Newly-emerging domestic Twenty20 competitions are the tournaments at greatest risk of corruption, feels the International Cricket Council (ICC), after new channel Al Jazeera’s claims of match-fixing.
The ICC officials are looking to meet Al Jazeera in order to explore all the material, including the unseen footage of their documentary 'Cricket's Match-Fixers', which has the names of the players involved in fixing matches.
David Richardson, the ICC's chief executive, has promised of a detailed investigation of Al Jazeera’s allegations and also admitted that new T20 leagues mushrooming all over the world are the targets of match-fixing syndicates.
"I think those leagues do provide an additional opportunity for the people that want to get involved and try and fix," Richardson told reporters in London.
He continued, "So what we need to make sure is that anyone staging a T20 domestic tournament, especially televised, that they have in place minimum standards for dealing with the problem. To make sure they have an anti-corruption code in place that is applicable to the tournament, that all the players are educated, and that we are monitoring the franchise owners, the people involved in the tournament, doing due diligence."
The Al Jazeera programme quoted a self-acknowledged fixer suggesting the ICC's own anti-corruption unit was of little concern to the major criminal gangs involved in trying to manipulate cricket.
"Well, not necessarily at ICC, but certainly in conjunction with our members. So it's going to be a case in the future that before any approval is given for these types of tournaments that happen outside the full members, they've got to show that they've either got the ICC involved in setting up an anti-corruption unit, or the tournament doesn't take place. We've got to take much sterner action in the future," said Richardson.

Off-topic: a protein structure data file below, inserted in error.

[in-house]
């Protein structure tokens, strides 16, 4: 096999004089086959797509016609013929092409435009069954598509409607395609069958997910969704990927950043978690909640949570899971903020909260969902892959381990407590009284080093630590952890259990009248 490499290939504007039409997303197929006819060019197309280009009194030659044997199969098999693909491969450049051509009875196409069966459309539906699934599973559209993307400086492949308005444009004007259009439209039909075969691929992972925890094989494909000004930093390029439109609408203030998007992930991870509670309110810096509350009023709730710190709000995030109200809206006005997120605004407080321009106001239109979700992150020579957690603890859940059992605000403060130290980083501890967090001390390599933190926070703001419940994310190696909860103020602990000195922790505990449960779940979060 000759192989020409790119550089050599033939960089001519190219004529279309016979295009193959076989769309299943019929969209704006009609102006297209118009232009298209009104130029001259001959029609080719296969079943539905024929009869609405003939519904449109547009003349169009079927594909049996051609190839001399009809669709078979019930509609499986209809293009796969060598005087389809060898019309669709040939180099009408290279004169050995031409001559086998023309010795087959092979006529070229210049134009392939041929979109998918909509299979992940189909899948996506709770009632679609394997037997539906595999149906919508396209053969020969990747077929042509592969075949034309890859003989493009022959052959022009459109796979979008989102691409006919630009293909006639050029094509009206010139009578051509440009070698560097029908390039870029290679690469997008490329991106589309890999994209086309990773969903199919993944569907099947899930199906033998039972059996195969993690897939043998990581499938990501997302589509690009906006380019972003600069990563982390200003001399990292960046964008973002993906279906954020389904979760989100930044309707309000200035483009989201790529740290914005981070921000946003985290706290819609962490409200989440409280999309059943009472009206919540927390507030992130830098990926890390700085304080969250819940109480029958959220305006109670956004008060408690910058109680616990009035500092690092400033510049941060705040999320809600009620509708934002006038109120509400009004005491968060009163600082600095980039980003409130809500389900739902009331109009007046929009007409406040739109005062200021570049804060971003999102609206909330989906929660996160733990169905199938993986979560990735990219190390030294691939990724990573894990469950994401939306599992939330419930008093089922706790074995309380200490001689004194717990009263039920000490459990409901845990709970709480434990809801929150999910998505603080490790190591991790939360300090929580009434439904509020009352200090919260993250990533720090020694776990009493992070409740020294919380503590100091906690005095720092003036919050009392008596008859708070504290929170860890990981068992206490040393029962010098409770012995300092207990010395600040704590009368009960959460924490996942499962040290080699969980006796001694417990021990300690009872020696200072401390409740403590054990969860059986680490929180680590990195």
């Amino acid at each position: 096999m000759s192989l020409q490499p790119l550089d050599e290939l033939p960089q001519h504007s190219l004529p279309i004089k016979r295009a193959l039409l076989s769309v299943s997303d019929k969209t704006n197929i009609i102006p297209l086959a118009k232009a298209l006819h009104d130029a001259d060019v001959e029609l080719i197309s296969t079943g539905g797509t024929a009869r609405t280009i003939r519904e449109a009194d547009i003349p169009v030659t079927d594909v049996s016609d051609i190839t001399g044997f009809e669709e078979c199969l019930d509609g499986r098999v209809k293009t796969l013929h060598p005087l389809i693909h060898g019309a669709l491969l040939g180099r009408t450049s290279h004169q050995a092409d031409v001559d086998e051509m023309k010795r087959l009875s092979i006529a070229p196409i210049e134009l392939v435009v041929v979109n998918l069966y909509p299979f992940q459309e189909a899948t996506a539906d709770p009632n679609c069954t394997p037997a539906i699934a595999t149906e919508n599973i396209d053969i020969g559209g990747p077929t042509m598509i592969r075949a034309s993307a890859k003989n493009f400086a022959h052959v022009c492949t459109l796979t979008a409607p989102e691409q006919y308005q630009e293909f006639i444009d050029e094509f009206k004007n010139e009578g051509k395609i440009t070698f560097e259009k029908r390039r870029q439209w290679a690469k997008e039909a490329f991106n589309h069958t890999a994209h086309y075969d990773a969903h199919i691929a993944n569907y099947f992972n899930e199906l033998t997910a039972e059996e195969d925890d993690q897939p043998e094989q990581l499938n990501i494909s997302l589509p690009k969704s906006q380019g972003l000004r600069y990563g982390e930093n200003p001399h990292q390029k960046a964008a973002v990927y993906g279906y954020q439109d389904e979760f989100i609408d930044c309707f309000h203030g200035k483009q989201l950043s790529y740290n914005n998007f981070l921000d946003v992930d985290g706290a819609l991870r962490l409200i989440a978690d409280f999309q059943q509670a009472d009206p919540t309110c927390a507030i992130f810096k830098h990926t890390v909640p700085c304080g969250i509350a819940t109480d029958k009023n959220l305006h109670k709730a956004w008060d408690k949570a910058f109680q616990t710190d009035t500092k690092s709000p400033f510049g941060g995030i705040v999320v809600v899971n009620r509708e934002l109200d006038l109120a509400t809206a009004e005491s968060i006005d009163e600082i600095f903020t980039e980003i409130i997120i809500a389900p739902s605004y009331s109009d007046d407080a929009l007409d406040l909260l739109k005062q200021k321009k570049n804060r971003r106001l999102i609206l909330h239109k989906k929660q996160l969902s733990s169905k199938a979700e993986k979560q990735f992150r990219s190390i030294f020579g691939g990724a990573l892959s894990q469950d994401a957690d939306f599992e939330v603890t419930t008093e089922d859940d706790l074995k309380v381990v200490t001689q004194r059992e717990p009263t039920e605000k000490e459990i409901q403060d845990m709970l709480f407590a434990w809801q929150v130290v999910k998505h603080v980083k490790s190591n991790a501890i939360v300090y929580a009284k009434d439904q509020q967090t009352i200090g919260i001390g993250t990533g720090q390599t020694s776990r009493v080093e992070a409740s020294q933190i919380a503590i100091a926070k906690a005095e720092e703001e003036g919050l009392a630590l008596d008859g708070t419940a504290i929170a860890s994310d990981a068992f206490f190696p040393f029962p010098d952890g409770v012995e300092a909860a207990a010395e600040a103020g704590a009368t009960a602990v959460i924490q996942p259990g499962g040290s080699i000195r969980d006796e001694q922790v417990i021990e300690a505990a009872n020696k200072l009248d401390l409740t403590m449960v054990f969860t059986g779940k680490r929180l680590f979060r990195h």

England captain Joe Root and Australia counterpart Tim Paine have both dismissed the Al Jazeera allegations relating to their respective teams.
Both England's Test match against India in December 2016 and Australia's match against India were subjected to fixing, according to Al Jazeera’s documentary.
"I'm always concerned if people are talking about fixing in cricket. Simply it just means we have got to do some work investigating what has come out of it, and we will, and I'm a little perturbed by any accusation that we would attempt to sweep it under the carpet or pretend that nothing has happened." said Richardson.
"We are meeting with them (Al Jazeera) in the next couple of days, so there's no reason to think we're not going to be allowed to investigate fully,” said Richardson.
"I've always thought it was really up to the players. Without the players helping, it's not as if we've got a police force of thousands operating around the world. But the good thing is they're pretty determined to root it out and make sure we keep the game clean as far as possible," Richardson concluded.
(With inputs of AFP)